The world we face at the moment is constantly changing and so are the types of attempted card payment scams we see at Starling Bank. We take fraud very seriously, and have implemented different rules and preventative measures to help keep your money safe.
Unfortunately, fraudsters are using techniques that are so complex and deceptive that the victim often may not realise they’ve been scammed until they next check their bank account. In order to help you stay one step ahead of the fraudsters, we’ve compiled a list of some common types of card payment scams, and tips for things to look out for when you sense any sort of issue.
Fraudsters often use the coronavirus outbreak as a platform to try and obtain people’s personal details.
You may receive texts, emails or phone calls claiming to be from Starling, the National Health Service, government agencies, the World Health Organisation or other service providers. There are a range of coronavirus themed scams. Fraudsters will often pose as these entities to offer things like medical guidance and may try and trick you into giving personal or financial information.
Stay safe tips
One coronavirus related scam involves fraudsters phoning households, pretending to be from the NHS Test and Trace Service, and asking for payment for testing kits. The NHS Test and Trace Service will never ask for your bank details or PIN and won’t ask for any payments. The genuine NHS is free.
If someone calls and claims to be from Starling Bank, you can always say you’ll call them back and then use the telephone number on the back of your Starling card. It is good practice to wait at least 5 minutes before trying to call back, to ensure the line has fully cleared.
One Time Passcode (OTP) scams
If Starling Bank does ever contact you, we’ll never ask for your One Time Passcode, which is the numeric code you’ll sometimes receive when making transactions online, for example when shopping.
In a case of attempted fraud, you may receive a call or text from someone claiming to be from Starling’s fraud team and the conversation may go something like this:
- The fraudster will claim they are calling from Starling Bank.
- Often they may ask for you to provide personal information for security, which you believe should only be known by yourself and your bank.
- They will say that an unusual transaction is due to leave your account and they have caught it just in time.
- When you confirm that you didn’t make this transaction, they will offer to stop it by sending you an SMS.
- While this is happening the fraudster will in fact make the transaction, that they just warned you about, in the background.
- They will confirm the purchase and prompt your OTP to be sent to your phone.
- They will then ask you to read or type in your OTP in order to stop the transaction from going through, whereas in fact they are doing the opposite.
- Once you’ve given this code to the fraudster, they are able to succeed in making their transaction.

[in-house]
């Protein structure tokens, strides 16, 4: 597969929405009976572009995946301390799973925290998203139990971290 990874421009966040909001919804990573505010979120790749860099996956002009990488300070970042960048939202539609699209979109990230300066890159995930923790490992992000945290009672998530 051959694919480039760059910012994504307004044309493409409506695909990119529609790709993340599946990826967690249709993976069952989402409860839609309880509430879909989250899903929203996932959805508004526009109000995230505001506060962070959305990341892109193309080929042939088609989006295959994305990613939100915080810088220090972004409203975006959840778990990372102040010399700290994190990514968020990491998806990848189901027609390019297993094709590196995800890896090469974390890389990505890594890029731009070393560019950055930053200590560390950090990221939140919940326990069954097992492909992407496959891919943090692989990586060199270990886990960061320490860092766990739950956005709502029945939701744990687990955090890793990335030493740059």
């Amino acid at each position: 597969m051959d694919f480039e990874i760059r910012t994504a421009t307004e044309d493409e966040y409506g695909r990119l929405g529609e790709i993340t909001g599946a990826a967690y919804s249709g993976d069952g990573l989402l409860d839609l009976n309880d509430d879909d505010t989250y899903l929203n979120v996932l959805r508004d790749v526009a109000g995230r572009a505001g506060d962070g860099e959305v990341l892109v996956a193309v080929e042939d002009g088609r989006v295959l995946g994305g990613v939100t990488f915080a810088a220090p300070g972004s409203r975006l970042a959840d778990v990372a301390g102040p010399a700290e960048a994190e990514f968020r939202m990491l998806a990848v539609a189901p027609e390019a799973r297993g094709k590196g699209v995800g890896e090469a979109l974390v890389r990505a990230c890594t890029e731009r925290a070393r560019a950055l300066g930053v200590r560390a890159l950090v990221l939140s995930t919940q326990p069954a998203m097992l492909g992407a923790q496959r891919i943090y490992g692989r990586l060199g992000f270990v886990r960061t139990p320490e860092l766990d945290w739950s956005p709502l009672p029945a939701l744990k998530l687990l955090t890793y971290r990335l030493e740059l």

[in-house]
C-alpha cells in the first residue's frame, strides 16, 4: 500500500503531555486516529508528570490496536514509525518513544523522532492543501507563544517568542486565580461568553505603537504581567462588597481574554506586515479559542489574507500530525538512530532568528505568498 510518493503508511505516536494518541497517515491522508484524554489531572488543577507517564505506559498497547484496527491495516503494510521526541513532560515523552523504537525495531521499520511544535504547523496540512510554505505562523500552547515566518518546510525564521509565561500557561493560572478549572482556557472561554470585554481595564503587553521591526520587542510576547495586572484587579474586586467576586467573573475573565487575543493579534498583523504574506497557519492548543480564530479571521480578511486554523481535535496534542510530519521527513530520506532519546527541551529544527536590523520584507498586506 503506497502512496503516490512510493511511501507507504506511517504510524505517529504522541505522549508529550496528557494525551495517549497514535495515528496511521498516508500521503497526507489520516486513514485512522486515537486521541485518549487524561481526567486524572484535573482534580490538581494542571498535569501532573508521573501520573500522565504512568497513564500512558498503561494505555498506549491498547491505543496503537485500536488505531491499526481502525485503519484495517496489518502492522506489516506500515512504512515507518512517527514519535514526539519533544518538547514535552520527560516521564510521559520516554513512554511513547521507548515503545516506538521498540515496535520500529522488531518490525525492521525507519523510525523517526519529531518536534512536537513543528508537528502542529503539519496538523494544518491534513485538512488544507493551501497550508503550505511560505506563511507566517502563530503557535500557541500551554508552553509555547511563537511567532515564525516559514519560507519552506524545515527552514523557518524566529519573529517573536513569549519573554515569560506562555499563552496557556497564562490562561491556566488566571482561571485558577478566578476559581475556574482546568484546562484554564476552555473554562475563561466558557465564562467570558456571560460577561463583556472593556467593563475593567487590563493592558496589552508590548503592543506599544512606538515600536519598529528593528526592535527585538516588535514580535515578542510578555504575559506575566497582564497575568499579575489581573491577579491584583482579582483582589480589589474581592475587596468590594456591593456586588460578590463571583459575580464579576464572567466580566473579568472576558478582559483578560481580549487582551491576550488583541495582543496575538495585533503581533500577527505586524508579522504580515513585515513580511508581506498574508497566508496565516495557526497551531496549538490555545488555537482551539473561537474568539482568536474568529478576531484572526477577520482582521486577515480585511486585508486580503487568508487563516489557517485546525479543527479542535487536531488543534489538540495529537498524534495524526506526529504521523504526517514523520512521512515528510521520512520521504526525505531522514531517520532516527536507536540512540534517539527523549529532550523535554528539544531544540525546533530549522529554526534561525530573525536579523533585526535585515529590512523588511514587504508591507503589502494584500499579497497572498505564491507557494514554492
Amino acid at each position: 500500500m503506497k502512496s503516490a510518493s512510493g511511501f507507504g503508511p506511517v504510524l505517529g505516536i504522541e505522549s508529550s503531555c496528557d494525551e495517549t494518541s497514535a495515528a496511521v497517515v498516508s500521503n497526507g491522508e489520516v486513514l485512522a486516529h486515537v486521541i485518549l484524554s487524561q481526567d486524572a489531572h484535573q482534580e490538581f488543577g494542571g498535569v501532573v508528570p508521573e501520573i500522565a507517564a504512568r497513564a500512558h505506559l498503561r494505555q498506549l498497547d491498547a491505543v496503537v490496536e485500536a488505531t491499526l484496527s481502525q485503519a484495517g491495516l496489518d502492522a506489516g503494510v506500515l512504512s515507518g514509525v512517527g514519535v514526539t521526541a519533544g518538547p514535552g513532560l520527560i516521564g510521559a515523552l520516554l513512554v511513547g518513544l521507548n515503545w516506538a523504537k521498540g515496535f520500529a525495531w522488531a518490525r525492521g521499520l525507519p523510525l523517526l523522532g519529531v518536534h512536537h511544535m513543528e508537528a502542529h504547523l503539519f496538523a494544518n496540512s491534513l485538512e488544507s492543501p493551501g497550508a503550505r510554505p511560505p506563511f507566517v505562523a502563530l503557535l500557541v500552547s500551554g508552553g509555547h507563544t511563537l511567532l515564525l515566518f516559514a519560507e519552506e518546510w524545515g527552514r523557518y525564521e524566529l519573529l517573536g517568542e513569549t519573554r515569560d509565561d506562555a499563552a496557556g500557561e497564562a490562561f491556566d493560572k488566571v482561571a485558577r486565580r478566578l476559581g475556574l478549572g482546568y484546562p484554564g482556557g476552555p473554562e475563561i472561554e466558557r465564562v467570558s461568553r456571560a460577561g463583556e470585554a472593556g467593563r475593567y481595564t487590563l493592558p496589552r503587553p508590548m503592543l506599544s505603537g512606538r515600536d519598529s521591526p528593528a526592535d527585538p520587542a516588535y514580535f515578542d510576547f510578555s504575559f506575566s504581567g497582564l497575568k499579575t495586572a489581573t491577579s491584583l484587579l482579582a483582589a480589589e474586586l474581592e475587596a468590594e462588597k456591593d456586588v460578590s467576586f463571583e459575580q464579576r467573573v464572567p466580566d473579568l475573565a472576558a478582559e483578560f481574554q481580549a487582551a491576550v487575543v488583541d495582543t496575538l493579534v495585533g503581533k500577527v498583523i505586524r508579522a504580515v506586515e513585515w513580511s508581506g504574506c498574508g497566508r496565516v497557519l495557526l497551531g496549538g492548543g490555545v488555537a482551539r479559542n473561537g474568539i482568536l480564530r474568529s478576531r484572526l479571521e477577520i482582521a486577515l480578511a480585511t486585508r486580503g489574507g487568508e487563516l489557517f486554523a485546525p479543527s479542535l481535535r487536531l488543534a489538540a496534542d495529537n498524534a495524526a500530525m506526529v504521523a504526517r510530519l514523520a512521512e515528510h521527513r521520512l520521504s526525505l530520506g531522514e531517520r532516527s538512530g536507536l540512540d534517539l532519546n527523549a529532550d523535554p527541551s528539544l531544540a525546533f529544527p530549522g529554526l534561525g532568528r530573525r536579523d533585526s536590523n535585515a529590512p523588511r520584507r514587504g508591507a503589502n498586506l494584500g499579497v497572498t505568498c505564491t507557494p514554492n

Stay safe tips
Starling will never ask for your One Time Passcode. If at any time you feel suspicious, you can hang up the phone and contact Starling Bank directly, using the number on the back of your card. It is good practice to wait at least 5 minutes before trying to call back to ensure the line has fully cleared.
If it sounds too good to be true, unfortunately it usually is. In the current digital age, there is a growing trend of ‘get rich quick’ schemes from the comfort of your own home - but the website you’ve just signed up for may not be exactly as it seems.
You may be targeted for investments in high risk unregulated instruments such as Cryptocurrency. The trader will promise you high returns and say they can demonstrate this by you providing them with a small nominal amount and they will provide you with a returning profit. But don’t be fooled.
What might then follow is pressure from the trader or company for you to send more money to maximise your return. At this point, it’s often the case that the ‘trades’ you’ve been making stop returning profit, because the market prices have ‘dropped’.
However, these trades aren’t real and the money you have sent has never been actually used to invest or trade. The trader or website will then provide you with some complex or binding Terms & Conditions that will then prevent you from withdrawing any of your money.
It is important that when you deposit any money into a trading account, you are happy with the T&C’s attached to the company. Once the money has been deposited, you’ve effectively agreed to them.
Stay safe tips
You should check that anyone you’re thinking about investing through is registered with the FCA first. Use their scam protection tool to make your own assessment on any money making opportunity.
If it sounds too good to be true, it probably is.
Always take time to think things through
The above examples are some of the many types of card payment scams that are currently in operation in the UK. It’s important that you stay vigilant when sharing your card or personal details. Always take the time to think things through very carefully and if you’re in any doubt, please contact Starling Bank. More information on how to stay safe is available on the Take Five anti-fraud campaign website.
Always remember that Starling will never ask you for your card PIN (the four digit number you use to authorise transactions in store) or your online One Time Passcode (OTP). This is the secure numeric code you’ll sometimes receive via SMS when making a transaction online, for example when shopping.